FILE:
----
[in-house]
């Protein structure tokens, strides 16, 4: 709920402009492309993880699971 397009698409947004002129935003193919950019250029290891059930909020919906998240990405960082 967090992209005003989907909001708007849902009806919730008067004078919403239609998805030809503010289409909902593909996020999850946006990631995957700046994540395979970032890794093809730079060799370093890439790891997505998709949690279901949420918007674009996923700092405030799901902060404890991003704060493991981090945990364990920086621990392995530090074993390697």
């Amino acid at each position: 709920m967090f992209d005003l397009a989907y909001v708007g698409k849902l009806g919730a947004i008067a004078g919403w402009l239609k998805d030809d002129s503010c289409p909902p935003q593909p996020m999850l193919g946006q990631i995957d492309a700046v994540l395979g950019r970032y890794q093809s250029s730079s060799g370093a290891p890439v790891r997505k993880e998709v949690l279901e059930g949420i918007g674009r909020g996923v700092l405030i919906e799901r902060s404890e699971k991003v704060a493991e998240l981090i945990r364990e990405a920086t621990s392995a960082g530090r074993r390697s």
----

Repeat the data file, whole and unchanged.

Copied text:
[in-house]
């Protein structure tokens, strides 16, 4: 709920402009492309993880699971 397009698409947004002129935003193919950019250029290891059930909020919906998240990405960082 967090992209005003989907909001708007849902009806919730008067004078919403239609998805030809503010289409909902593909996020999850946006990631995957700046994540395979970032890794093809730079060799370093890439790891997505998709949690279901949420918007674009996923700092405030799901902060404890991003704060493991981090945990364990920086621990392995530090074993390697």
């Amino acid at each position: 709920m967090f992209d005003l397009a989907y909001v708007g698409k849902l009806g919730a947004i008067a004078g919403w402009l239609k998805d030809d002129s503010c289409p909902p935003q593909p996020m999850l193919g946006q990631i995957d492309a700046v994540l395979g950019r970032y890794q093809s250029s730079s060799g370093a290891p890439v790891r997505k993880e998709v949690l279901e059930g949420i918007g674009r909020g996923v700092l405030i919906e799901r902060s404890e699971k991003v704060a493991e998240l981090i945990r364990e990405a920086t621990s392995a960082g530090r074993r390697s």